Answering Jihad: A Better Way Forward, Nabeel Qureshi. Grand Rapids: Zondervan, 2016. Contends that there is a basis in the foundations of Islam for violent, and not merely defensive, jihad, which neither can be ignored, nor assumed of all Muslims, but calls for a proactive response, particularly of Christians, of love and friendship with the hope of breaking the cycle of violence. (Review)

The Big Change

The Big Change, Frederick Lewis Allen. New York: Open Road Integrated Media, 2016 (forthcoming,  originally published in 1952). A social history of the United States from 1900 to 1950 chronicling the expansion of the middle class, the technological changes that occurred, and the impact of two World Wars and the Depression. (Review)

Prophetic Lament

Prophetic Lament, Soong-Chan Rah. Downers Grove: InterVarsity Press, 2015. A commentary and exposition of the book of Lamentations that advocates for the restoration of the practice of lament as part of the worship of American churches, particularly majority culture evangelical churches. (Review)

One nation under God

One Nation Under God, Bruce Ashford and Chris Pappalardo. Nashville: B & H Academic, 2015. Explores whether and how it is appropriate for Christians in the American context to engage in politics,  how one brings one’s faith into this, and applies this to seven contemporary issues. (Review)

Breaking the Rules

Breaking the Rules, Fil Anderson (foreward by Brennan Manning). Downers Grove: InterVarsity Press, 2010.  Anderson traces his own spiritual journey of moving from rules- and performance-based religion to an intimate relationship with God where he was unafraid of revealing his true self. (Review)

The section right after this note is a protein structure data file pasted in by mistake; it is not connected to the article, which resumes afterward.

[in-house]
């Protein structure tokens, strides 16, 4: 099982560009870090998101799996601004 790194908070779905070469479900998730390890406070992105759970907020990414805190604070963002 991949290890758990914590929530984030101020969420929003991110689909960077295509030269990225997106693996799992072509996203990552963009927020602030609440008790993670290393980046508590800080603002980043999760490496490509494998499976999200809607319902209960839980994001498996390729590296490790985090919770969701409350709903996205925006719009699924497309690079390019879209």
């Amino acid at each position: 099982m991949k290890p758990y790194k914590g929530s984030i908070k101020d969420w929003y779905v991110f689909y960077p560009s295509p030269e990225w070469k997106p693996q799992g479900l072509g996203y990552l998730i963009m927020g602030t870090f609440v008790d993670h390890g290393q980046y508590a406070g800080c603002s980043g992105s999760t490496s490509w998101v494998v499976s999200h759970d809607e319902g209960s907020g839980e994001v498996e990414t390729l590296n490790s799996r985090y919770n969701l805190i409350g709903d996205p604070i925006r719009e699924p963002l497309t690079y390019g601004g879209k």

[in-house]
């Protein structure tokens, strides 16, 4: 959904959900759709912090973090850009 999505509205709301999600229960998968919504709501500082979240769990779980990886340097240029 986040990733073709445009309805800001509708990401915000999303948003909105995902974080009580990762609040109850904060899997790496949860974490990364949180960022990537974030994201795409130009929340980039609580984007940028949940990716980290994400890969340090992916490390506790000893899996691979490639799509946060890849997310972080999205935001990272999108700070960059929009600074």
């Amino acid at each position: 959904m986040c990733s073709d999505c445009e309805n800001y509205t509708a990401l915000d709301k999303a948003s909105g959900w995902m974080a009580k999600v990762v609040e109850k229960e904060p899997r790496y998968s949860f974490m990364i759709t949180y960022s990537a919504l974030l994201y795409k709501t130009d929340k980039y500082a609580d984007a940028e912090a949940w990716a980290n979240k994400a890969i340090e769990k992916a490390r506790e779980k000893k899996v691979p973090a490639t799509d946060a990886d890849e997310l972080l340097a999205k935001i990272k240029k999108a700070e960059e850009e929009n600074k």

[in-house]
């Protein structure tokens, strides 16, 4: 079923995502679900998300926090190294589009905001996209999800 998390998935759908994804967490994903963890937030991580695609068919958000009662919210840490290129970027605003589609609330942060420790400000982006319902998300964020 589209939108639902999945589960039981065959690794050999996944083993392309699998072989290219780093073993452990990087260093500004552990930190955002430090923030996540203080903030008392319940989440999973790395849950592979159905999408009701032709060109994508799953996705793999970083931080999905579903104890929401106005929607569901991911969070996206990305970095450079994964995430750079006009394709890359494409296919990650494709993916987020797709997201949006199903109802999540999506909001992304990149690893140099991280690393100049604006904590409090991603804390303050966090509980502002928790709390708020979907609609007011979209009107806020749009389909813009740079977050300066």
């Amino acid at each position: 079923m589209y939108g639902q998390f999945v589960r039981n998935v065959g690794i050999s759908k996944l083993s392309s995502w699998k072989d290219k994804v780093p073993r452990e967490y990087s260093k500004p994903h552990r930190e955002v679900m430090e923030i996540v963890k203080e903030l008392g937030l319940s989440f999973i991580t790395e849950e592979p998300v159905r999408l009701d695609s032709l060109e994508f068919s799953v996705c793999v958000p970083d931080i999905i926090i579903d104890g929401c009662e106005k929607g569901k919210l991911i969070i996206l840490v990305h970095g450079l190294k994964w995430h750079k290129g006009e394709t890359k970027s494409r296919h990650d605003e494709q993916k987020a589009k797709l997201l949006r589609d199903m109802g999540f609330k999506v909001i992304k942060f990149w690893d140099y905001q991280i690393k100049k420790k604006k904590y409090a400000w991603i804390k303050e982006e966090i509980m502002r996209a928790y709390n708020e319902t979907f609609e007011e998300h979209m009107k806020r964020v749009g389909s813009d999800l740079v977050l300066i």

The Murder of Roger Ackroyd

The Murder of Roger AckroydAgatha Christie. New York: HarperCollins, 2002 (originally published 1926). Poirot comes out of retirement to solve the murder of Roger Ackroyd, who is killed after learning that the woman he loved, who has taken her life, had poisoned her first husband and was being blackmailed to cover up the fact. (Review)

A Fine Balance

A Fine Balance, Rohinton Mistry. New York: Vintage Books, 1995. Centered around the flat of Dina Dalal, inhabited by two tailors and a student with a larger circle on the periphery, the novel charts the “fine balances” the people of India sought to maintain through the Emergency Rule of Indira Gandhi–balances of both physical and spiritual. (Review)

Best of the Month: This was a tough one. I was torn between Mistry’s A Fine Balance and Hannah’s The Nightingale. Both are well-written books dealing with profound themes. I will give the nod to Hannah’s book as a better read. Both books actually explore “the fine balances” of survival under tyranny and the razor’s edge between hope and despair. Hannah’s book was the one that kept me up at night thinking about what I had read.